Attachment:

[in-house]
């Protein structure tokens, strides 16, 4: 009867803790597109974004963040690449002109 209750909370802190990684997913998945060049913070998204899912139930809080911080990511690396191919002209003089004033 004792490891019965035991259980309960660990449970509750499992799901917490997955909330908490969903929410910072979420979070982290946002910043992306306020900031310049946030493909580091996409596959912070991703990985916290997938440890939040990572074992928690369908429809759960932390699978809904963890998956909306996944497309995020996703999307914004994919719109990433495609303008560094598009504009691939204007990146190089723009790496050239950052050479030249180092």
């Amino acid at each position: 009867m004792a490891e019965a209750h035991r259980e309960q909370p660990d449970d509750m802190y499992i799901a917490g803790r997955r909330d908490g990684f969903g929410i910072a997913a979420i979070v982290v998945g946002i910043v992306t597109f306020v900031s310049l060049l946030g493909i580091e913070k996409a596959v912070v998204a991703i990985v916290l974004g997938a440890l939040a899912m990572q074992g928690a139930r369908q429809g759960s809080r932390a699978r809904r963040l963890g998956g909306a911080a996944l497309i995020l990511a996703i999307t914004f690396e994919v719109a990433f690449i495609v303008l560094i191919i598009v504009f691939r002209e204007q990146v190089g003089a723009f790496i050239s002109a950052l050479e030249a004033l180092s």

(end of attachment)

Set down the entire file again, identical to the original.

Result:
[in-house]
């Protein structure tokens, strides 16, 4: 009867803790597109974004963040690449002109 209750909370802190990684997913998945060049913070998204899912139930809080911080990511690396191919002209003089004033 004792490891019965035991259980309960660990449970509750499992799901917490997955909330908490969903929410910072979420979070982290946002910043992306306020900031310049946030493909580091996409596959912070991703990985916290997938440890939040990572074992928690369908429809759960932390699978809904963890998956909306996944497309995020996703999307914004994919719109990433495609303008560094598009504009691939204007990146190089723009790496050239950052050479030249180092």
């Amino acid at each position: 009867m004792a490891e019965a209750h035991r259980e309960q909370p660990d449970d509750m802190y499992i799901a917490g803790r997955r909330d908490g990684f969903g929410i910072a997913a979420i979070v982290v998945g946002i910043v992306t597109f306020v900031s310049l060049l946030g493909i580091e913070k996409a596959v912070v998204a991703i990985v916290l974004g997938a440890l939040a899912m990572q074992g928690a139930r369908q429809g759960s809080r932390a699978r809904r963040l963890g998956g909306a911080a996944l497309i995020l990511a996703i999307t914004f690396e994919v719109a990433f690449i495609v303008l560094i191919i598009v504009f691939r002209e204007q990146v190089g003089a723009f790496i050239s002109a950052l050479e030249a004033l180092s």